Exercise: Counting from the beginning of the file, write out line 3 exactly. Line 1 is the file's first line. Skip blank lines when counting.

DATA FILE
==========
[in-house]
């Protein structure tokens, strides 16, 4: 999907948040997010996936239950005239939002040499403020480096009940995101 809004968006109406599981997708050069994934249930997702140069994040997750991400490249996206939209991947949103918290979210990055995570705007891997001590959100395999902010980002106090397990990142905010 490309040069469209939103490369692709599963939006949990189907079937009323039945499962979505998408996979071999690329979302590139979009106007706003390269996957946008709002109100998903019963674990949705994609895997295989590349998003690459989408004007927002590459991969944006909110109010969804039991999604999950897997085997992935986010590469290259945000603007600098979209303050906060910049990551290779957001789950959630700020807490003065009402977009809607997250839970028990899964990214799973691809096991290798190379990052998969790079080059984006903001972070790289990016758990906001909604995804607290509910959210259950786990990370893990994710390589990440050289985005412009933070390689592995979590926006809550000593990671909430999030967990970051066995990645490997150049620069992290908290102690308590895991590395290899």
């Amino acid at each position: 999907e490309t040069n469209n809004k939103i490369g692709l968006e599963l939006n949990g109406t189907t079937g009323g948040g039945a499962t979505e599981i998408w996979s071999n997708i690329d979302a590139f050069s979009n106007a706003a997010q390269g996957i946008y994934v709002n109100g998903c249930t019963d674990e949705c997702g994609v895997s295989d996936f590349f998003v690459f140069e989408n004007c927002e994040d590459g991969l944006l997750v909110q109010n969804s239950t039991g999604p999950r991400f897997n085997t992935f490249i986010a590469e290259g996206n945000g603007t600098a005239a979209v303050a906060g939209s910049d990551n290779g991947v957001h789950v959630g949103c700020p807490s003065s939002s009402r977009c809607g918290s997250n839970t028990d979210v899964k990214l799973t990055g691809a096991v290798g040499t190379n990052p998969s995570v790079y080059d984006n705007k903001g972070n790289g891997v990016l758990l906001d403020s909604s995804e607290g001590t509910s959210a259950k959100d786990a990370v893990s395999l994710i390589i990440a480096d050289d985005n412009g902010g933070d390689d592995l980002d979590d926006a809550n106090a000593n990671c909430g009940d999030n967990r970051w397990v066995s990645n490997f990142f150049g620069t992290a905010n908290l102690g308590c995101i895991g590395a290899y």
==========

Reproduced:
């Amino acid at each position: 999907e490309t040069n469209n809004k939103i490369g692709l968006e599963l939006n949990g109406t189907t079937g009323g948040g039945a499962t979505e599981i998408w996979s071999n997708i690329d979302a590139f050069s979009n106007a706003a997010q390269g996957i946008y994934v709002n109100g998903c249930t019963d674990e949705c997702g994609v895997s295989d996936f590349f998003v690459f140069e989408n004007c927002e994040d590459g991969l944006l997750v909110q109010n969804s239950t039991g999604p999950r991400f897997n085997t992935f490249i986010a590469e290259g996206n945000g603007t600098a005239a979209v303050a906060g939209s910049d990551n290779g991947v957001h789950v959630g949103c700020p807490s003065s939002s009402r977009c809607g918290s997250n839970t028990d979210v899964k990214l799973t990055g691809a096991v290798g040499t190379n990052p998969s995570v790079y080059d984006n705007k903001g972070n790289g891997v990016l758990l906001d403020s909604s995804e607290g001590t509910s959210a259950k959100d786990a990370v893990s395999l994710i390589i990440a480096d050289d985005n412009g902010g933070d390689d592995l980002d979590d926006a809550n106090a000593n990671c909430g009940d999030n967990r970051w397990v066995s990645n490997f990142f150049g620069t992290a905010n908290l102690g308590c995101i895991g590395a290899y």